California bill to stop clothes companies from stealing garment worker wages passes Assembly

California
A garment factory is seen in this undated photo. (Myung J. Chun / Los Angeles Times)

A garment factory is seen in this undated photo. (Myung J. Chun / Los Angeles Times)

Factory owners in California’s garment industry have gotten away with illegally paying workers below-minimum wages for decades.

A bill that cleared a major hurdle in the Assembly on Wednesday aims to change that, requiring apparel factories to pay garment workers an hourly wage and aiming to hold big businesses accountable for labor practices under their watch. SB 62 will head back to the state Senate for final approval before going to the governor’s desk for signature.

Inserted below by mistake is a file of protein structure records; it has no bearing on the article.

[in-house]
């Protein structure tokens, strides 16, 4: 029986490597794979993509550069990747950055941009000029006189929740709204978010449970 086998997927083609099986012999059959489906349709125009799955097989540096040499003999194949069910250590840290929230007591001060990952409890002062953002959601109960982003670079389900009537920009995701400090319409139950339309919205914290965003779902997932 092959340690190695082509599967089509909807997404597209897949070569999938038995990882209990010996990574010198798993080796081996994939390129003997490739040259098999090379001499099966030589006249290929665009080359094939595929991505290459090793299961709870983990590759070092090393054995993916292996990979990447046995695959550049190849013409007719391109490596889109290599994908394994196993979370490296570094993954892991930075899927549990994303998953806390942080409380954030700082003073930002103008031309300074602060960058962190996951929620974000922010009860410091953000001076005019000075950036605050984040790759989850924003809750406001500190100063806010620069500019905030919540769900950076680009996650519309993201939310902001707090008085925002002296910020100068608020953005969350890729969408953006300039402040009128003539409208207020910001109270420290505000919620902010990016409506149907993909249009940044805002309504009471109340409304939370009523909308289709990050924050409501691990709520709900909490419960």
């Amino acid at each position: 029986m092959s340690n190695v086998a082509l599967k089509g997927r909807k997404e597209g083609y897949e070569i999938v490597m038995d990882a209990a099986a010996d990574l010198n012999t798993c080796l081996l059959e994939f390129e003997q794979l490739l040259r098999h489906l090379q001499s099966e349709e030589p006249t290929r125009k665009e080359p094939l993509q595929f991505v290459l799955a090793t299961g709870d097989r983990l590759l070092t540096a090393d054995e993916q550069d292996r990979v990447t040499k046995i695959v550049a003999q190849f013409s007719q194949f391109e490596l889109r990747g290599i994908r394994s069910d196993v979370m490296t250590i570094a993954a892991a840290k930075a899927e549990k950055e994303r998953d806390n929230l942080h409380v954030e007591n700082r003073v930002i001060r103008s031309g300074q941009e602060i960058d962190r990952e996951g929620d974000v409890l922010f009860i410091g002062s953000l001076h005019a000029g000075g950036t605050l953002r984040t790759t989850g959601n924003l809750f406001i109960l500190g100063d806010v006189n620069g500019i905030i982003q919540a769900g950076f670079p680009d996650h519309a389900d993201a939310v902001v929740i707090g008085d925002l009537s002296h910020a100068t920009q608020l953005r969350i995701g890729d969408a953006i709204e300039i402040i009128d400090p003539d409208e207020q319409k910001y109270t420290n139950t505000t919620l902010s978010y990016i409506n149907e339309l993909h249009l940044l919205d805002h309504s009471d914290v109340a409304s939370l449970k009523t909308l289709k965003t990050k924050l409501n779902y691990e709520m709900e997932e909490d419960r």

By requiring an hourly wage, the bill bans the long-standing piece-rate system — 5 cents to sew a side seam, for instance, or 10 cents to sew a neck — that often adds up to less than $6 an hour, according to a 2016 UCLA study, while allowing employers to still offer productivity-based incentives to workers.

It would also allow workers to claw back stolen wages from big fashion brands and retailers, instead of having to go after the small garment factories that those larger companies hire as subcontractors to keep costs low. Those small factories often shut down and disappear before workers can reclaim their due.

Read the full story on LATimes.com.

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